Q From Jon Whiting, UK: A BBC news item stated that ‘civic dignitaries and local leaders will lead the group on a whistle-stop tour of the city over the weekend.’ What is the origin of the term whistle-stop?
A It’s common to see this expression in the UK and other countries as well as its homeland of the USA. This example keeps the original idea of a tour in a political campaign that makes many brief stops in small communities, though it’s now also commonly used for any travel that’s done very quickly and with only brief pauses.
We’re out in the mid-western United States, in the interwar years when small communities were still served by railways. It was common practice for trains not to stop at such places unless a passenger wanted to alight. (The passenger told the conductor, who signalled the engineer by pulling on the signal cord; the engineer sounded the whistle twice to acknowledge the request.) As a result, the original meaning of whistle stop was some small place out on the plains that nobody had ever heard of except those who lived there. This idea starts to appear in print in the 1920s, as here in the Nevada State Journal of February 1928: “He is the sort you fear will ask you where you are from and you will have to tell him some outlandish whistle stop with the conventional red depot.”
The term was first applied to a fast-moving political campaign tour just after World War Two. President Truman organised an extensive railway trip during his re-election campaign of 1948, which visited Iowa, Missouri, Kansas, Colorado, Utah, Nevada and California. He travelled in a special train and made up to eight speeches a day from the observation platform at the rear, though usually in cities rather than actual whistle-stops.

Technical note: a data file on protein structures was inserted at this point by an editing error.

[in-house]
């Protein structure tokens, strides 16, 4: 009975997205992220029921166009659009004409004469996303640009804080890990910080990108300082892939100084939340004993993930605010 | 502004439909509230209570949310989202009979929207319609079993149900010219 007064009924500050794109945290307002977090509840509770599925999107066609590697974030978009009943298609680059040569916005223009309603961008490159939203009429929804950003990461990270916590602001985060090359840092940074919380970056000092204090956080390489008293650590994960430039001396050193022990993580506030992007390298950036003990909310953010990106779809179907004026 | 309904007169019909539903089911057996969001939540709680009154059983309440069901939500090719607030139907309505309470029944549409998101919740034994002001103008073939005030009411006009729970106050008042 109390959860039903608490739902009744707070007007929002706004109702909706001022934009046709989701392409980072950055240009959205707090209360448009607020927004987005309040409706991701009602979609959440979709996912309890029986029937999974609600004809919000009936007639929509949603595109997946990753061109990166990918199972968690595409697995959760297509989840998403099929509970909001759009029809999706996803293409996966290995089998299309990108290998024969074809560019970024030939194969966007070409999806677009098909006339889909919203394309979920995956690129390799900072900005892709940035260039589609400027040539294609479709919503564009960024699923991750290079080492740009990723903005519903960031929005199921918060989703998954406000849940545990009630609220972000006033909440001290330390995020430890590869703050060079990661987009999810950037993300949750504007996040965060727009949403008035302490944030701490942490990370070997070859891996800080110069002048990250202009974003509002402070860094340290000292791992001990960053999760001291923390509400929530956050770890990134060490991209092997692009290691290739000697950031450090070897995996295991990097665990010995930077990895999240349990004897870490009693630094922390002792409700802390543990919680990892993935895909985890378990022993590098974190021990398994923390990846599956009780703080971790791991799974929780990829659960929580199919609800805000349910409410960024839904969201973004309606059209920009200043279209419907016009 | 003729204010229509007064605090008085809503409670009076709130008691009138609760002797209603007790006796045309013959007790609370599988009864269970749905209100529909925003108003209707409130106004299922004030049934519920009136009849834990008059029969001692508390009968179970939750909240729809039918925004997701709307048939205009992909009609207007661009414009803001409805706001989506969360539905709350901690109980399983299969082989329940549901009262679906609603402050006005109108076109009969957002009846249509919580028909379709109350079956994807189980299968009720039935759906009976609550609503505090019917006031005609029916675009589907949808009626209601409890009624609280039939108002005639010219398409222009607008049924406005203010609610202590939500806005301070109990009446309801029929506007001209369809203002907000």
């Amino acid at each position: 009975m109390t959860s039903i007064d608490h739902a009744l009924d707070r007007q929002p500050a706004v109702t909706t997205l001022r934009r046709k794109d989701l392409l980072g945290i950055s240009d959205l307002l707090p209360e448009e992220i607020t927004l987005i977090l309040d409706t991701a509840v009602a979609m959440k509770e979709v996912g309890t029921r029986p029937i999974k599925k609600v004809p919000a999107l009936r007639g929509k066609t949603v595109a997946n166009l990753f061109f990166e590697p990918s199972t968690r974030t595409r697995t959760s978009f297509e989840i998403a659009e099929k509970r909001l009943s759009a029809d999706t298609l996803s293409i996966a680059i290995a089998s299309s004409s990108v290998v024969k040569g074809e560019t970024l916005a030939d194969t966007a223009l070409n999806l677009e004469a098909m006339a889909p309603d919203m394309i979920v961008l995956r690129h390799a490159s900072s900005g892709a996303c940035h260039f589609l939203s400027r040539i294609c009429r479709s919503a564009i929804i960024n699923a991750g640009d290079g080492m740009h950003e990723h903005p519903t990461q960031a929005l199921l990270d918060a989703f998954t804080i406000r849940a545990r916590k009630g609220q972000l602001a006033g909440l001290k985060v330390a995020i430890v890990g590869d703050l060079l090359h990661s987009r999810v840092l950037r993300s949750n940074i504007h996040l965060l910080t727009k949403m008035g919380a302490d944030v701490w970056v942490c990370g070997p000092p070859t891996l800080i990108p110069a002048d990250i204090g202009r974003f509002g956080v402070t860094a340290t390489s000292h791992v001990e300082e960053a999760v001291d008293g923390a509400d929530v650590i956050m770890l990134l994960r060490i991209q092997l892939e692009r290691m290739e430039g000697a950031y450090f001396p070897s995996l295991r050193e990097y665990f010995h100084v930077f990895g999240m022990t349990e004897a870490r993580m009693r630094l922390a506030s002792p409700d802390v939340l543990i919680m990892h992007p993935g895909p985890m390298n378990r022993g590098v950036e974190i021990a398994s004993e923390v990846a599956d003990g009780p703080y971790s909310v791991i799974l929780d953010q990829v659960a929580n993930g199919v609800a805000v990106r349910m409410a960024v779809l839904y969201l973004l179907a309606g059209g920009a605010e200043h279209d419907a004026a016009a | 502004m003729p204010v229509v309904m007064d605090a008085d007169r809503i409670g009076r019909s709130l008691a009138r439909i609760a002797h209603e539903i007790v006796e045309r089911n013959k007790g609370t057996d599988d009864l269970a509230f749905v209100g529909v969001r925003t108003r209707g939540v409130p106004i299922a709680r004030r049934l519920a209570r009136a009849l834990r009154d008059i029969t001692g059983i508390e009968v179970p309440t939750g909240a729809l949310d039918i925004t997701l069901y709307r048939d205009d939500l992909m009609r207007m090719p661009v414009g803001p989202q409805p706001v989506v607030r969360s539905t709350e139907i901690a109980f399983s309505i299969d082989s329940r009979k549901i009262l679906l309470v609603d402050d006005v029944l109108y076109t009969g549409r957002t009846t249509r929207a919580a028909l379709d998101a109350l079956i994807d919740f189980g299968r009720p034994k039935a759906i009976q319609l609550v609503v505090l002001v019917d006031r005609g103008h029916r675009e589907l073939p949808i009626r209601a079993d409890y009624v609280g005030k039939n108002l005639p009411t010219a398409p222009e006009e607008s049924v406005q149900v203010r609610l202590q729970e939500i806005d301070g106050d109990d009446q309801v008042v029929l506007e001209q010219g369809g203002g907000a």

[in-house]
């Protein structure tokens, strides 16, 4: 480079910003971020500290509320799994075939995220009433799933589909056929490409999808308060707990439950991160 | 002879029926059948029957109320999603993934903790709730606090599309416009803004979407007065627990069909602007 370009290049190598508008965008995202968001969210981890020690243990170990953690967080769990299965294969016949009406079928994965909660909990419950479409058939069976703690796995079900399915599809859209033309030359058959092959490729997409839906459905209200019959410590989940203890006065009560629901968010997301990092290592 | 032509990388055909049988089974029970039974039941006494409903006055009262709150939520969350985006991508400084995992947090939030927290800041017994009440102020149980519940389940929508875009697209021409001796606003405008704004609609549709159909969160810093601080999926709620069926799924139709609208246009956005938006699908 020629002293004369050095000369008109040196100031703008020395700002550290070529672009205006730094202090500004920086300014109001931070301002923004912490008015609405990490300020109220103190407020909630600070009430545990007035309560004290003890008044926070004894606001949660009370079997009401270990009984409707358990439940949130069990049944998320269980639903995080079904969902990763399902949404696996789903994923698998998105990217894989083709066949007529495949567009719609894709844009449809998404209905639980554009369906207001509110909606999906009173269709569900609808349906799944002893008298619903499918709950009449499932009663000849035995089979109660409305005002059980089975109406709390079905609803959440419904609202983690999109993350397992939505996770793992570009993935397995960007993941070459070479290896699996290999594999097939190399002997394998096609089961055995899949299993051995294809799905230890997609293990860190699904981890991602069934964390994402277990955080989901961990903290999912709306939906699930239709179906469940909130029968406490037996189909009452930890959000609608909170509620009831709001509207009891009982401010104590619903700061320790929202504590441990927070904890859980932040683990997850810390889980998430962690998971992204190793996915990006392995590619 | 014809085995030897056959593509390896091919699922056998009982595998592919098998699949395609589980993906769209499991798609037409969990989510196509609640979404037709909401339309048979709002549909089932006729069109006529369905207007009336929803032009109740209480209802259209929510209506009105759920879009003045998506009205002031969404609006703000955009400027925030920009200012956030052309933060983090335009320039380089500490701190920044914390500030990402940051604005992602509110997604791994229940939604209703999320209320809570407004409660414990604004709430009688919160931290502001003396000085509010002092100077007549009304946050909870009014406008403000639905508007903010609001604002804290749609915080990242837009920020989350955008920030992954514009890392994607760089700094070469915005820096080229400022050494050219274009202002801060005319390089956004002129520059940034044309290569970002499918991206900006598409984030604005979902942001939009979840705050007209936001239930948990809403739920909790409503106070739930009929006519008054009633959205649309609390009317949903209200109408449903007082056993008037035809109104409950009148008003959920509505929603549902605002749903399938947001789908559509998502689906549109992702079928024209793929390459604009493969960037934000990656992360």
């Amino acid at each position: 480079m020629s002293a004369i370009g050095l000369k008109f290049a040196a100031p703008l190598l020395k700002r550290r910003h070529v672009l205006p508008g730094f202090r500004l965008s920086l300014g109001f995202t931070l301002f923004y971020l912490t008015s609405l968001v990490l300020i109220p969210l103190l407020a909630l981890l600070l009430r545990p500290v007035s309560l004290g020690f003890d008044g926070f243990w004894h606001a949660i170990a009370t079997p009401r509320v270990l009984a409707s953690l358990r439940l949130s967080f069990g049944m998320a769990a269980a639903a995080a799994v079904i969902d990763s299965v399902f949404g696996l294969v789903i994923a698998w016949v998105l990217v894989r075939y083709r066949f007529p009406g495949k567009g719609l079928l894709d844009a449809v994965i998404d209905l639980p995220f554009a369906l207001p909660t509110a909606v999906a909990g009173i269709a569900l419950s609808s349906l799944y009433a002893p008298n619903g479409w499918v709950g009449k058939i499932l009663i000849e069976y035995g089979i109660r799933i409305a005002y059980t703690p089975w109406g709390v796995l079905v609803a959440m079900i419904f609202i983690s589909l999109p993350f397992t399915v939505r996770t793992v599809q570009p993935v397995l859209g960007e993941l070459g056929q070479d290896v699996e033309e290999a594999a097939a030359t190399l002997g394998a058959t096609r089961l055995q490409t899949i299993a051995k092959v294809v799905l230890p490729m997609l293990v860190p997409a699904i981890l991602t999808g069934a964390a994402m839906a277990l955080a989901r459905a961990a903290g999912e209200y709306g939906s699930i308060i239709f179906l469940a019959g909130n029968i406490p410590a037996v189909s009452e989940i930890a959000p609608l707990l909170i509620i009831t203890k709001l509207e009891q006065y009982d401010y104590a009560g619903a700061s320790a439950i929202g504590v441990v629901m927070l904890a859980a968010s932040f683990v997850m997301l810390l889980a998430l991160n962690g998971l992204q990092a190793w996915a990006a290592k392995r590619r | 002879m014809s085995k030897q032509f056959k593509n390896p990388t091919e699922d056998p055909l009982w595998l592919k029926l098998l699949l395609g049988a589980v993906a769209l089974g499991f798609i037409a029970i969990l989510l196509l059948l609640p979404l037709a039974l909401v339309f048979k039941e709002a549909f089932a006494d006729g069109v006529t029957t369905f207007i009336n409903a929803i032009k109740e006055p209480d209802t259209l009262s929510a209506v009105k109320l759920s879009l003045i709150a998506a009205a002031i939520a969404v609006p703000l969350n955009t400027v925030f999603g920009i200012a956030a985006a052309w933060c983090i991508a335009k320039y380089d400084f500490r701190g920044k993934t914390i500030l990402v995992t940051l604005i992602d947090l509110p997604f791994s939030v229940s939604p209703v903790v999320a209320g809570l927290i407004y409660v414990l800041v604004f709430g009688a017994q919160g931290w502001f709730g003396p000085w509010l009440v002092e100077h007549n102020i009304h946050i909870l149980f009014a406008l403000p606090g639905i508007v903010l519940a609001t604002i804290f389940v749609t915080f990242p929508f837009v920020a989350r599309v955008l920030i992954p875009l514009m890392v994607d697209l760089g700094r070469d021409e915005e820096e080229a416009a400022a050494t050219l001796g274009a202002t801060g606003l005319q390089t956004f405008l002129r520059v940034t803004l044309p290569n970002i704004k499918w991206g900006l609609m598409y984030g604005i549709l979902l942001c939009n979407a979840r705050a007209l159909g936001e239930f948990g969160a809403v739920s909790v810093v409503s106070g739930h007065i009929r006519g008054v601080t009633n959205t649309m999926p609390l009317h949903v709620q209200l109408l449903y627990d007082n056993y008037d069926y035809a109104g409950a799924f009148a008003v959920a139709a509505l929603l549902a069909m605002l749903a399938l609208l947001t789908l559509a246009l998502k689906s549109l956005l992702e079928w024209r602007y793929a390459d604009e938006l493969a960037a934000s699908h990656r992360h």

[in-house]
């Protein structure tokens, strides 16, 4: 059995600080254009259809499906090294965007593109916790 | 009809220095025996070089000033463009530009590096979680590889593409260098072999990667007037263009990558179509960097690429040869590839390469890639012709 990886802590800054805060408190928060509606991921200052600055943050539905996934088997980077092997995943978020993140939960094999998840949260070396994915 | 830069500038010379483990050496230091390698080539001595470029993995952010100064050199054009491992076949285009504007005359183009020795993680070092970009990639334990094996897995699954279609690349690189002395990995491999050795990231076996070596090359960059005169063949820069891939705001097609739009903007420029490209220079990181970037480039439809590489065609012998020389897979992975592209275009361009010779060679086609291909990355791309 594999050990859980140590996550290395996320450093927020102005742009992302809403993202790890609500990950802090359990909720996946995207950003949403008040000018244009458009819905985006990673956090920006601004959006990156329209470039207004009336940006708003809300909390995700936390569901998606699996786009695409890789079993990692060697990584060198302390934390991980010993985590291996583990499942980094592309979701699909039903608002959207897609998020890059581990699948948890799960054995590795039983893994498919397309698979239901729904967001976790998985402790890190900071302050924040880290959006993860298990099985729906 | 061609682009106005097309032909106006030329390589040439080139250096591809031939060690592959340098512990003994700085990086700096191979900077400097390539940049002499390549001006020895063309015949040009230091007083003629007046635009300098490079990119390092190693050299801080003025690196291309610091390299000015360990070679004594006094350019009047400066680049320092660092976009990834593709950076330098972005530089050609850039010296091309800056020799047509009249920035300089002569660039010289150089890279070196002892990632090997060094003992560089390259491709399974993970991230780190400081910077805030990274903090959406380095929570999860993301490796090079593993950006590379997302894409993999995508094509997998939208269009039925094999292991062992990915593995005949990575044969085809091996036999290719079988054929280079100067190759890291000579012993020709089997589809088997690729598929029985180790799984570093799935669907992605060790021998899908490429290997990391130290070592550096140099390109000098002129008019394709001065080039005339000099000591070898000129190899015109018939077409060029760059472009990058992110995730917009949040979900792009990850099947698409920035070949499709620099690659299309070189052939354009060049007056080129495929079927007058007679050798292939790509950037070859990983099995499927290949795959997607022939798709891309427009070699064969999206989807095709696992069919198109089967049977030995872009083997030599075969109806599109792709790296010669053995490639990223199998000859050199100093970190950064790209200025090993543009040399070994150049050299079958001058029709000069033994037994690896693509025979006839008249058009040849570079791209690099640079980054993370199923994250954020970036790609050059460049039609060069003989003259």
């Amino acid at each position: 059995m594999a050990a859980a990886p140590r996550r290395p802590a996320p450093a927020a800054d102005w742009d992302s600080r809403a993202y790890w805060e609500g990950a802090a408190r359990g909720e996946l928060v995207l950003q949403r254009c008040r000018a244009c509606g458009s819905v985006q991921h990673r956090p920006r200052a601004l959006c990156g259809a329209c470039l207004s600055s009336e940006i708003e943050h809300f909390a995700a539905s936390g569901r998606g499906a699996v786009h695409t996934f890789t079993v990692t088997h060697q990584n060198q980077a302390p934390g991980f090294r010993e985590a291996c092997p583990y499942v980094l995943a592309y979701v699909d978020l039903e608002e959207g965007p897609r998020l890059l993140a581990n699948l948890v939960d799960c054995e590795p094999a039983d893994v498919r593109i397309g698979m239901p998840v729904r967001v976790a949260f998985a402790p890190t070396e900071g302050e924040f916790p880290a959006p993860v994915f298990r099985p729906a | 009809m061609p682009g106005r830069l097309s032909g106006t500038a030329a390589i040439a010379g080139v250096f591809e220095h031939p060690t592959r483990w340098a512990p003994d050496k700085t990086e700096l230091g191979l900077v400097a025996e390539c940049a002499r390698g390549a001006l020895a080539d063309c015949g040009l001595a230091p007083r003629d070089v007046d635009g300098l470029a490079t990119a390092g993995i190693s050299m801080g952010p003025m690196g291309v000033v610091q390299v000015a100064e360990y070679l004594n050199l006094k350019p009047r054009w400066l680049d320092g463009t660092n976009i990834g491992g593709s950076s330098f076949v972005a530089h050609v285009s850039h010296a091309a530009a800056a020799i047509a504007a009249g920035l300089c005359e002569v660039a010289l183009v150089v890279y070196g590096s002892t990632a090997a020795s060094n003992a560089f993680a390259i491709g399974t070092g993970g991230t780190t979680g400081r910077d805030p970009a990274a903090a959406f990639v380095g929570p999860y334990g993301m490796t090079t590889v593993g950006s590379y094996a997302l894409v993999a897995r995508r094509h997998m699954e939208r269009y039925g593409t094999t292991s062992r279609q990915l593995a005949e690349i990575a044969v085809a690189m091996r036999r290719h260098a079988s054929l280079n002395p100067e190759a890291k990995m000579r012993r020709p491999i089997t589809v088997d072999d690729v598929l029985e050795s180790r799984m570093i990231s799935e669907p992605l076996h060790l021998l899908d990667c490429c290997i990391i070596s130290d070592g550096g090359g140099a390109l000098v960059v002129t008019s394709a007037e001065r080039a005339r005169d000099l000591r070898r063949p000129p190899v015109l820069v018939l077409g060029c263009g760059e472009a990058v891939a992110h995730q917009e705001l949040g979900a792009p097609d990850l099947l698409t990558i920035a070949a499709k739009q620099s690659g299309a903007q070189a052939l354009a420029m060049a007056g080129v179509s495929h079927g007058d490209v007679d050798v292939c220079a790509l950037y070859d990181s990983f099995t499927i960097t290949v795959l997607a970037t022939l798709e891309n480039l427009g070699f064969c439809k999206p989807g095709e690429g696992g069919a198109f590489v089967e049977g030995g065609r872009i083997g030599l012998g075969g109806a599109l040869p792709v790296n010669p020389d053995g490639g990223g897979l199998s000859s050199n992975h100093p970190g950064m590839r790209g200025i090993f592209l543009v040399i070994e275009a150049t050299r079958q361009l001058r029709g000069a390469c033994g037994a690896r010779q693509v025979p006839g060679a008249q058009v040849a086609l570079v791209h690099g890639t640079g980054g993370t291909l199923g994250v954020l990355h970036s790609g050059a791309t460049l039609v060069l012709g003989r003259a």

The first reference I can find is on the front page of the Bradford Era for 6 September 1948, announcing the start of Truman’s election campaign (in those days, they were mercifully short): “Smiling, President Truman headed toward Michigan today on the first lap of a whistle stop campaign in which he will criss-cross the nation before election day.” Whistle-stop tour itself isn’t recorded until the following year.
Search World Wide Words
Recently added or updated
Not my pigeon; Subnivean; Black as Newgate knocker; Boxing Day; Chalazion; Fizgig; Spin a yarn; What am I? Chopped liver?; Happy as a sandboy; Tomfoolery; Fair to middling; So help me Hannah; Joe Soap; Nimrod; Isabelline; No soap; Umquhile; Steal one’s thunder; Katy bar the door; Simoleon.
Support World Wide Words!
Donate via PayPal. Select your currency from the list and click Donate.